Diabetes results from an inability to produce or respond properly to insulin, the hormone produced in the pancreas that enables muscle, fat and liver cells to absorb sugar in the form of glucose, an essential fuel in the body. Inside the cells, glucose that is not immediately burned for energy is normally stored for future use. But when the body fails to produce insulin, excess glucose accumulates in the bloodstream instead of being stored, and is cleared by the kidney for excretion in urine. With the onset of diabetes, the loss of so many calories through the urine typically causes a loss of weight. In extreme cases, sugar-starved cells, deprived of their preferred fuel, switch to burning fatty acids, a process that can poison the bloodstream with toxic byproducts. In Type I diabetes, which chiefly strikes in childhood, the body completely loses its ability to produce insulin. In Type II diabetes, common among adults, the body continues to produce insulin, but not in sufficient quantities to prevent the blood’s sugar level from soaring.

Before insulin injections became available in the 1920s, diabetes in its severest form invariably proved fatal. Now patients can often look forward to normal life spans. “The good news,” notes diabetes expert Dr. Frank Vinicor of the Centers for Disease Control, “is that people with diabetes are living longer. The bad news is that they are developing chronic complications.” In many patients, the complications are so benign as to go unnoticed; in others, they can be devastating.

Diabetes usually damages cells in the retina and lens of the eye. It can also destroy the filtration system of the kidney, accelerate the process of atherosclerosis and kill nerves. With deadened nerves, feet lose sensation, making them injury prone. Because blood flow is impeded, wounds heal more slowly, and infections get out of hand. The combination of nerve and circulatory damage causes many diabetic men to become impotent. In pregnant women diabetes has been linked to multiple problems, from congenital defects to stillbirths.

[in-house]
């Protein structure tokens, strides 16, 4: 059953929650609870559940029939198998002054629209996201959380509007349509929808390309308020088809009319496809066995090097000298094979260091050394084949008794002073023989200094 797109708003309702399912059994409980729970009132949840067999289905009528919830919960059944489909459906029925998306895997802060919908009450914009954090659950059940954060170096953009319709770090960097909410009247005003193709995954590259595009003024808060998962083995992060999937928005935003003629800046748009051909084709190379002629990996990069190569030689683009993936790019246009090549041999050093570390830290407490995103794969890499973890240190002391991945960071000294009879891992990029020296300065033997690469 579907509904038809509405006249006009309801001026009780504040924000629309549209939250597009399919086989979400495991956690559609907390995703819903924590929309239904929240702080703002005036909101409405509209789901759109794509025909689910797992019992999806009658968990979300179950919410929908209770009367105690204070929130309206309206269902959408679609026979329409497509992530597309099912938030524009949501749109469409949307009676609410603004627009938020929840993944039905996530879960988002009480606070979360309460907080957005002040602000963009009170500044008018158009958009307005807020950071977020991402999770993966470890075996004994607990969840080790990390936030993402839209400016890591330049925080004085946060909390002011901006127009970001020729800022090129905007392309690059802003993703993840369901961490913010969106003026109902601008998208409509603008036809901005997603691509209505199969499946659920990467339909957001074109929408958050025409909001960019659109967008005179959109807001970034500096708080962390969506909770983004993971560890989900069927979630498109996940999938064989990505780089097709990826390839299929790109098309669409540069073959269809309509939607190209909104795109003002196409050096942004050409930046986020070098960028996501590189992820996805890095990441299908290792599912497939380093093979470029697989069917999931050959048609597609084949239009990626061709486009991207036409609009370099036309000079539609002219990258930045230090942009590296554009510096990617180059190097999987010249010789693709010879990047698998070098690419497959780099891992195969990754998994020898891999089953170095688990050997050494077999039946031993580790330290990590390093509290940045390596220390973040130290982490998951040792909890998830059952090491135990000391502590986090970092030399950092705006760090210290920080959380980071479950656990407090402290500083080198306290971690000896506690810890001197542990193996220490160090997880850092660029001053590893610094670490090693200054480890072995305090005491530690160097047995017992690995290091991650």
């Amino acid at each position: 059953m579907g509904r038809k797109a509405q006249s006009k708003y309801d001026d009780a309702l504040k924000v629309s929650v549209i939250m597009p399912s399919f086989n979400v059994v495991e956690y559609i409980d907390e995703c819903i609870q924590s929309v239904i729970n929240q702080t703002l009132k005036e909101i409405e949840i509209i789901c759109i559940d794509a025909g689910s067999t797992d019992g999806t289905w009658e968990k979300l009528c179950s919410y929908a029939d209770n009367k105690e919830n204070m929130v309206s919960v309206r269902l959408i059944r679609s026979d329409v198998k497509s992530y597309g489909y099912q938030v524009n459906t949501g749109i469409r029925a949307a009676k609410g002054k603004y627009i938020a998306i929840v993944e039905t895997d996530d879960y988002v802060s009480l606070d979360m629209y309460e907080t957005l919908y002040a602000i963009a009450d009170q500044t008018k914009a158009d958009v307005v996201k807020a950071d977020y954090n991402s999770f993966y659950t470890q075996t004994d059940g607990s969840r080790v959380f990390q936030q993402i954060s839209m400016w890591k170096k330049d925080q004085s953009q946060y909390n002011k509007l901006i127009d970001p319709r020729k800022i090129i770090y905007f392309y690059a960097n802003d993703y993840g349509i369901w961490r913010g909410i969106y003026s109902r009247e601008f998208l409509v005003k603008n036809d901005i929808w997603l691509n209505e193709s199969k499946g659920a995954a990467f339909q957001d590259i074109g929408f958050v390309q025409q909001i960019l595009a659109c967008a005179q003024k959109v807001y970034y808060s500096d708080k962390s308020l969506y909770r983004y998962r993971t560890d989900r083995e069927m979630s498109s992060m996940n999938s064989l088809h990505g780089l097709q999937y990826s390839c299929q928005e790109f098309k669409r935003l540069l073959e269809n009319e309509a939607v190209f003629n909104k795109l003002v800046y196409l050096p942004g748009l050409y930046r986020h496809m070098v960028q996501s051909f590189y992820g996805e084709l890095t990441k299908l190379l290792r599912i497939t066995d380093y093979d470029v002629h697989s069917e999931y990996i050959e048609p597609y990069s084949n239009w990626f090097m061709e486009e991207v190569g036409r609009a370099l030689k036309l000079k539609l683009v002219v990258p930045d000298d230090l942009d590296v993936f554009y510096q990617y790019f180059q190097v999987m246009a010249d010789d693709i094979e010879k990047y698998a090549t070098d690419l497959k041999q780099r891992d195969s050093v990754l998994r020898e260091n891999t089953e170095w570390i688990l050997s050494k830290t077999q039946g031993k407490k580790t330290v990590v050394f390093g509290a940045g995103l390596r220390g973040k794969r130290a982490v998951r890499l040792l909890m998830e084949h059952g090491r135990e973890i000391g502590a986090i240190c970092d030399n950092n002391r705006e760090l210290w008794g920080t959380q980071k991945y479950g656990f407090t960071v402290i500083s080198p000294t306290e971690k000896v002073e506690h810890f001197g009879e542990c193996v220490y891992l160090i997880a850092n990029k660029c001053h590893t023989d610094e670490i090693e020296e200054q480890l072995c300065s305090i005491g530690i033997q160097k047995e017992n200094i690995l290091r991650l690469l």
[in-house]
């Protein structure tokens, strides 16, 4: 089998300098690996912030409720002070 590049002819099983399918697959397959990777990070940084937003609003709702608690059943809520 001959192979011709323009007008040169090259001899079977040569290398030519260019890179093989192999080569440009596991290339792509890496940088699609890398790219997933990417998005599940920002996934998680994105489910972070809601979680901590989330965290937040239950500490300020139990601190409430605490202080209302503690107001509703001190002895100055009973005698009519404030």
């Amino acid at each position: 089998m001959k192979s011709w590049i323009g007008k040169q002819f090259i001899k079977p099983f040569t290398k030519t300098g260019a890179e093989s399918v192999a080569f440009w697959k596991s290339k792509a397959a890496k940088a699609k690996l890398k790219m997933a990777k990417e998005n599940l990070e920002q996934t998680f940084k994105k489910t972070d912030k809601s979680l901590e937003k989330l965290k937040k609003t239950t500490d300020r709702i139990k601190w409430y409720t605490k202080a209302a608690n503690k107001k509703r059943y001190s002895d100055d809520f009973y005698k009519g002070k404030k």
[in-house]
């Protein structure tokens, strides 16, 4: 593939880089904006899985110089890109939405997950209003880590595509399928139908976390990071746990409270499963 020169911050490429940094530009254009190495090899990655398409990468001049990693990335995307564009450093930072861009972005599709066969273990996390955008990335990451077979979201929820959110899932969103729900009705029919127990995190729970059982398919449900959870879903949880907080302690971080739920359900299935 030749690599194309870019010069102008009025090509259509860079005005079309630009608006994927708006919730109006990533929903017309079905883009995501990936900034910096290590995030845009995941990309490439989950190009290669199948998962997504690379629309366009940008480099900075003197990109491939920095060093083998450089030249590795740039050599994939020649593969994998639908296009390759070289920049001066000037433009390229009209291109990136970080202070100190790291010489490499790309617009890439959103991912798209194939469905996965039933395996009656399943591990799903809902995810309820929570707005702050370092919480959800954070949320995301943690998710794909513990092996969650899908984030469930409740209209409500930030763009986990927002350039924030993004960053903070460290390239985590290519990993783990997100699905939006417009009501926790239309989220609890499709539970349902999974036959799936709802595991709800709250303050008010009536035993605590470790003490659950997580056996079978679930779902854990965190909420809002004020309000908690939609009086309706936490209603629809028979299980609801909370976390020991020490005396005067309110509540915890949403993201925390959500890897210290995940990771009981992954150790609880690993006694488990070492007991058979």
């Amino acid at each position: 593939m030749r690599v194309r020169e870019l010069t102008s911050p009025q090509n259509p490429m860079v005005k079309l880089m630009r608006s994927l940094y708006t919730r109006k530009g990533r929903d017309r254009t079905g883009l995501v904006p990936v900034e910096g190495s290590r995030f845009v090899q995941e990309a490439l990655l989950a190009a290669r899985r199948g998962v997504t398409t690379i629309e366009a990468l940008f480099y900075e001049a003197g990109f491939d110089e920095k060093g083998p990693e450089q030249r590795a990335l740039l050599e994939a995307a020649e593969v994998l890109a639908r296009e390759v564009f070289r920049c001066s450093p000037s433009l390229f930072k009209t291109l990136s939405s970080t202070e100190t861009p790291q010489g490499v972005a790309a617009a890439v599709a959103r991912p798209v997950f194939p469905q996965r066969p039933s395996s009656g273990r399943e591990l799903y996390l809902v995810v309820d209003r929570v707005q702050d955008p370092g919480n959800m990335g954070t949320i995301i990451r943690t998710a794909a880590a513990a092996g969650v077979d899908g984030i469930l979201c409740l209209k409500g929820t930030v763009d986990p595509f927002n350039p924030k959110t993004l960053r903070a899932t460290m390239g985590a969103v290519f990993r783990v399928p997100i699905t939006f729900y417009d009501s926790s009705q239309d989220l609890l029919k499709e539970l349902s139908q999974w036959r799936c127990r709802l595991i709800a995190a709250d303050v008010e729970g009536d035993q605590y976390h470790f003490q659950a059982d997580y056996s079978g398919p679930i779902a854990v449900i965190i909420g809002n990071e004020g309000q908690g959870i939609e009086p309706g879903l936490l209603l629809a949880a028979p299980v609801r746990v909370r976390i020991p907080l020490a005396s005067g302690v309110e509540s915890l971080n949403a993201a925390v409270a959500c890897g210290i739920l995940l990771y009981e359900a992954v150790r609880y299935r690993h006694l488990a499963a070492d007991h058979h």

“People think you just take your insulin and you’re fine,” says Chicago attorney Marjorie Hunter. She knows how wrong that can be. Diagnosed as having diabetes at 14, Hunter has waged a long battle with a series of complications that would have overwhelmed Job. Her ordeal began while she was in the first year of law school. “My feet,” she recalls, “turned into a tangle of pain.” It was a distress signal relayed by nerves that were inflamed and dying. Eventually her feet became numb. In April 1985, shortly before she turned 29, Hunter was told she had end-stage kidney disease. In August, she recalls, “I woke up and couldn’t see the numbers displayed on my alarm clock.” To cap things off, that November she had a heart attack. Today Hunter remains partially blind, wearing telescopic eyeglasses that, she jokes, make her look like a punk rocker. But thanks to kidney and pancreas transplants, the deterioration in her health has halted, and insulin shots are no longer necessary. “I call myself an ex-diabetic,” she grins.